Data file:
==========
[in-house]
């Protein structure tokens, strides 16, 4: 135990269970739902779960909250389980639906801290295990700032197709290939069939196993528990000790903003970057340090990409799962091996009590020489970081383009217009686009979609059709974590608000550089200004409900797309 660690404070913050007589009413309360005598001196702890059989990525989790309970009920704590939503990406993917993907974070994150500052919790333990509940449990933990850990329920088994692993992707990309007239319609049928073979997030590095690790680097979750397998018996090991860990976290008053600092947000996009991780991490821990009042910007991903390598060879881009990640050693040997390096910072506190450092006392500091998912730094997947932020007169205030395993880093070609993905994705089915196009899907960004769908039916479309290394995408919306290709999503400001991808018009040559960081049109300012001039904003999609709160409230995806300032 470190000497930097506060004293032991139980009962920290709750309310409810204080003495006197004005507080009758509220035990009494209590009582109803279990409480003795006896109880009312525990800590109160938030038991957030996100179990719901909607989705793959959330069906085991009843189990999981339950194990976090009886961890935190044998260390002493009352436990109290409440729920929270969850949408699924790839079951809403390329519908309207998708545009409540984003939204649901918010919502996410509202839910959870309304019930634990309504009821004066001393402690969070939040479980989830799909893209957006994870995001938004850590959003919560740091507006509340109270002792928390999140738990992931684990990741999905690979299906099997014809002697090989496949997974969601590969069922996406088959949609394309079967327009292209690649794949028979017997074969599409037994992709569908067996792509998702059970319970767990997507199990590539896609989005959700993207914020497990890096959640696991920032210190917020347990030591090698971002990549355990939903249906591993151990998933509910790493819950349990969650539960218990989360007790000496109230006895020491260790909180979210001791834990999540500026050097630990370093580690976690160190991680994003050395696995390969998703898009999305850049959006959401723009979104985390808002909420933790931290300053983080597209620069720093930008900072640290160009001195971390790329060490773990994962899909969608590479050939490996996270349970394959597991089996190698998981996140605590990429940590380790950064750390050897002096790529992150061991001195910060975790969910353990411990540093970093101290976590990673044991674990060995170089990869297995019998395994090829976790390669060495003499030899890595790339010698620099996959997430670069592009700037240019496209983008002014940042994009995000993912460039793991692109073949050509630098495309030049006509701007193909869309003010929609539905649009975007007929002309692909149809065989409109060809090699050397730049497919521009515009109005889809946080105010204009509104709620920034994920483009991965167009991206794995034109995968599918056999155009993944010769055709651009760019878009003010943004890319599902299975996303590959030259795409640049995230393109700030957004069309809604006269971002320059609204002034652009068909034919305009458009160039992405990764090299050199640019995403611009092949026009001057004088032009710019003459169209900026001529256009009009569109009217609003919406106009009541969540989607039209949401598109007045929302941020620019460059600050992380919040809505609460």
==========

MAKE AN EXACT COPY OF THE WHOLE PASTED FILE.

[in-house]
């Protein structure tokens, strides 16, 4: 135990269970739902779960909250389980639906801290295990700032197709290939069939196993528990000790903003970057340090990409799962091996009590020489970081383009217009686009979609059709974590608000550089200004409900797309 660690404070913050007589009413309360005598001196702890059989990525989790309970009920704590939503990406993917993907974070994150500052919790333990509940449990933990850990329920088994692993992707990309007239319609049928073979997030590095690790680097979750397998018996090991860990976290008053600092947000996009991780991490821990009042910007991903390598060879881009990640050693040997390096910072506190450092006392500091998912730094997947932020007169205030395993880093070609993905994705089915196009899907960004769908039916479309290394995408919306290709999503400001991808018009040559960081049109300012001039904003999609709160409230995806300032 470190000497930097506060004293032991139980009962920290709750309310409810204080003495006197004005507080009758509220035990009494209590009582109803279990409480003795006896109880009312525990800590109160938030038991957030996100179990719901909607989705793959959330069906085991009843189990999981339950194990976090009886961890935190044998260390002493009352436990109290409440729920929270969850949408699924790839079951809403390329519908309207998708545009409540984003939204649901918010919502996410509202839910959870309304019930634990309504009821004066001393402690969070939040479980989830799909893209957006994870995001938004850590959003919560740091507006509340109270002792928390999140738990992931684990990741999905690979299906099997014809002697090989496949997974969601590969069922996406088959949609394309079967327009292209690649794949028979017997074969599409037994992709569908067996792509998702059970319970767990997507199990590539896609989005959700993207914020497990890096959640696991920032210190917020347990030591090698971002990549355990939903249906591993151990998933509910790493819950349990969650539960218990989360007790000496109230006895020491260790909180979210001791834990999540500026050097630990370093580690976690160190991680994003050395696995390969998703898009999305850049959006959401723009979104985390808002909420933790931290300053983080597209620069720093930008900072640290160009001195971390790329060490773990994962899909969608590479050939490996996270349970394959597991089996190698998981996140605590990429940590380790950064750390050897002096790529992150061991001195910060975790969910353990411990540093970093101290976590990673044991674990060995170089990869297995019998395994090829976790390669060495003499030899890595790339010698620099996959997430670069592009700037240019496209983008002014940042994009995000993912460039793991692109073949050509630098495309030049006509701007193909869309003010929609539905649009975007007929002309692909149809065989409109060809090699050397730049497919521009515009109005889809946080105010204009509104709620920034994920483009991965167009991206794995034109995968599918056999155009993944010769055709651009760019878009003010943004890319599902299975996303590959030259795409640049995230393109700030957004069309809604006269971002320059609204002034652009068909034919305009458009160039992405990764090299050199640019995403611009092949026009001057004088032009710019003459169209900026001529256009009009569109009217609003919406106009009541969540989607039209949401598109007045929302941020620019460059600050992380919040809505609460």